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Brain Res. 1994 Apr 18;643(1-2):40-9.

Cytokine-specific central monoamine alterations induced by interleukin-1, -2 and -6.

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  • 1Manitoba Institute of Cell Biology, University of Manitoba, Winnipeg, Canada.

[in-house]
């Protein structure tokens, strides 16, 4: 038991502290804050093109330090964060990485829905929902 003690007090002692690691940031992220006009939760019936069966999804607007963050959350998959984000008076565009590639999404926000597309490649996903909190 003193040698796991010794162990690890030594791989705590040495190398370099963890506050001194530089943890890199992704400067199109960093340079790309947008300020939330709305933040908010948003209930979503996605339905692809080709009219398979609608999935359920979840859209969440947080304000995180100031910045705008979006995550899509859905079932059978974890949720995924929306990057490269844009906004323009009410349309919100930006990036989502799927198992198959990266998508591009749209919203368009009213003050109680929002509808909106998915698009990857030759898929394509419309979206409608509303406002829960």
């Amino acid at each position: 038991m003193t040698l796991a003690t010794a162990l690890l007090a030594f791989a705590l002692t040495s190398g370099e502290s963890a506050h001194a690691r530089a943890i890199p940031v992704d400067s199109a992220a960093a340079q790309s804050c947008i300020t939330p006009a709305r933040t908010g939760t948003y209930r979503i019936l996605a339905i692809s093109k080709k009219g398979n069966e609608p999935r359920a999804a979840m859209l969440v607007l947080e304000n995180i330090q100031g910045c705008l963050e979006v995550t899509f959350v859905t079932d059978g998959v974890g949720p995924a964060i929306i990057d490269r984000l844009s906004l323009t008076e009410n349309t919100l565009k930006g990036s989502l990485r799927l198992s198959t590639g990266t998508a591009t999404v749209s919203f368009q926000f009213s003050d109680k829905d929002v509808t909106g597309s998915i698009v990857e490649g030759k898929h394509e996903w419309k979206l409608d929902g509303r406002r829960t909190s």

Cytokine-specific alterations of monoamine activity were evident in the hypothalamus, hippocampus and prefrontal cortex 2 h following peripheral administration of recombinant interleukin (IL)-1 beta, IL-2 and IL-6 (200 ng, i.p.) in male, BALB/c mice. IL-1 induced the broadest range of neurochemical changes, affecting central norepinephrine (NE), serotonin (5-HT) and dopamine (DA) activity. In particular, IL-1 enhanced NE turnover in the hypothalamus and hippocampus, 5-HT turnover in the hippocampus and prefrontal cortex (owing to increased utilization and reduced content of the transmitters in these brain regions), and enhanced DA utilization in the prefrontal cortex. IL-6 increased 5-HT and DA activity in the hippocampus and prefrontal cortex in a manner similar to IL-1, but failed to affect central NE activity. Moreover, IL-2 increased hypothalamic NE turnover (reflecting a profound increase in NE utilization) and enhanced DA turnover in the prefrontal cortex, but did not influence central 5-HT activity. Hence, these cytokines differentially altered neurochemical activity in brain regions that mediate neuroimmune interactions and that are influenced by physical and psychological stressors. In addition to the neurochemical changes, plasma corticosterone concentrations were profoundly enhanced in IL-1-treated animals, but not significantly altered by IL-2 or IL-6 treatment. The IL-1-induced corticosterone elevations did not significantly correlate with alterations of hypothalamic NE activity.

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